A Conversation with Jemar Tisby
by Erin Chan Ding | July 18, 2019
When it comes to reflecting on the deepest of America’s sins—the degradation of human beings based on internalized narratives of racial difference—Jemar Tisby does not allow the church to shrug off its culpability.
With his new book, The Color of Compromise: The Truth about the American Church’s Complicity in Racism (Zondervan), published earlier this year, Tisby identifies both Christian indifference to racism in America and how the church has in fact perpetuated the evil.
“Historically speaking, when faced with the choice between racism and equality, the American church has tended to practice a complicit Christianity rather than a courageous Christianity,” Tisby writes. “They chose comfort over constructive conflict, and in doing so created and maintained a status quo of injustice.”
With a historian’s lens and a pastor’s heart, Tisby unfolds more than 400 years of the American church’s complicity in racism—and reveals how that history includes the race-based violence, unjust policies, explosive rhetoric, and income inequity that still exist in our culture today.
We caught up with Tisby as he navigated an airport, bouncing between a podcast recording at Fuller Theological Seminary in California and a flight home to the Mississippi Delta, where he is a doctoral student at the University of Mississippi, president of the Witness: A Black Christian Collective, and co-host of the Pass the Mic podcast, to talk about racism, the church, and what we as Christians must do.
In 2001 when Michael Emerson and Christian Smith published their seminal work on race and the church, Divided by Faith: Evangelical Religion and the Problem of Race in America, it both shook the Christian community and offered Christians a new lens for viewing race. Your book may be similarly fundamental. What overarching vision did you have for The Color of Compromise?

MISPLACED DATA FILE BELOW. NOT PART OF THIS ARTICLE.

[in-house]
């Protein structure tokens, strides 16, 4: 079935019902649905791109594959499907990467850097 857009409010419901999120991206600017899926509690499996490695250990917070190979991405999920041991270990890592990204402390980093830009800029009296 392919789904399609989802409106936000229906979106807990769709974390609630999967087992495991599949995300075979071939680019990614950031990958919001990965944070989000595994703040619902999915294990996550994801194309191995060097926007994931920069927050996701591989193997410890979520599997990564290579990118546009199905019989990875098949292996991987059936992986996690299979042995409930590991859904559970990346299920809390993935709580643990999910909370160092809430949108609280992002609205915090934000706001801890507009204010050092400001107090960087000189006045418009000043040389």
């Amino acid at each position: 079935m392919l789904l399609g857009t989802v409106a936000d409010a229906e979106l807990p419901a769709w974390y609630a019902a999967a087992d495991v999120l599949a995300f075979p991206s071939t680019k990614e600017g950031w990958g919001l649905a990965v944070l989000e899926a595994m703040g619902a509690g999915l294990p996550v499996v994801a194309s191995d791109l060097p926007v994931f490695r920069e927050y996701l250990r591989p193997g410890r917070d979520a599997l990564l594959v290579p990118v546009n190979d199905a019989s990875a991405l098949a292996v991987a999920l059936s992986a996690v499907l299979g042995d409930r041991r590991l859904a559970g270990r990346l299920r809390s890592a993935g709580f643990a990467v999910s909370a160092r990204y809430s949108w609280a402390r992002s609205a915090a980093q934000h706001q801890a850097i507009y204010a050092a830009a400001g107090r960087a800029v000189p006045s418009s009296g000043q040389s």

The whole book is a setup to get to the last chapter, “The Fierce Urgency of Now,” which is a quote from Martin Luther King’s “I Have a Dream” speech. What I hoped to accomplish is to prompt Christians to engage in anti-racist activism. The idea is that, given the scope of our history, we need to take immediate steps to move in radical ways toward racial justice. Along the way, I hope the book also sparks conversation. Readers have told me it’s been helpful to see an entire narrative of the church’s complicity in racism—that it isn’t just an isolated event here or there.
Is there a sense of trying to awaken people to the systemic nature of racism, to move beyond the assumption that it’s just a few “bad apple” individuals?
If there’s anything distinctive about evangelicalism in the United States, it’s the level of individualism at the core of our ideology. Partly that stems from our understanding of sin as primarily about personal holiness. We also talk about a personal relationship with Jesus Christ. The emphasis is on personal behaviors. That works against a robust understanding of systemic and institutional manifestations of injustice.
If there is a critical piece missing in the racial justice ethos of evangelicalism, it is the sense of systemic and institutional sin. In the book I’m making an effort to awaken people to the reality that racism functions not merely in individual and interpersonal ways but also systemically and institutionally.
What makes the American church susceptible to this complicity?
On one level, because it’s always been there. In the U.S. context, religion has always been racialized, which I talk about in the chapter on the colonial era. The second reason is because money and power are seductive. The reason white supremacy has had such staying power throughout the years is because it benefits, in certain ways, people who are considered white. There are financial incentives, professional incentives, social and cultural incentives. And people don’t want to give that up. But the deeper reason is that for Christians to admit the depth of racism and white supremacy in Christianity as it has been practiced in the United States would implicate them. There is a very human instinct of self-preservation in terms of reputation. The history of the U.S. church with regard to racism is a very negative and difficult one that many people would rather avoid.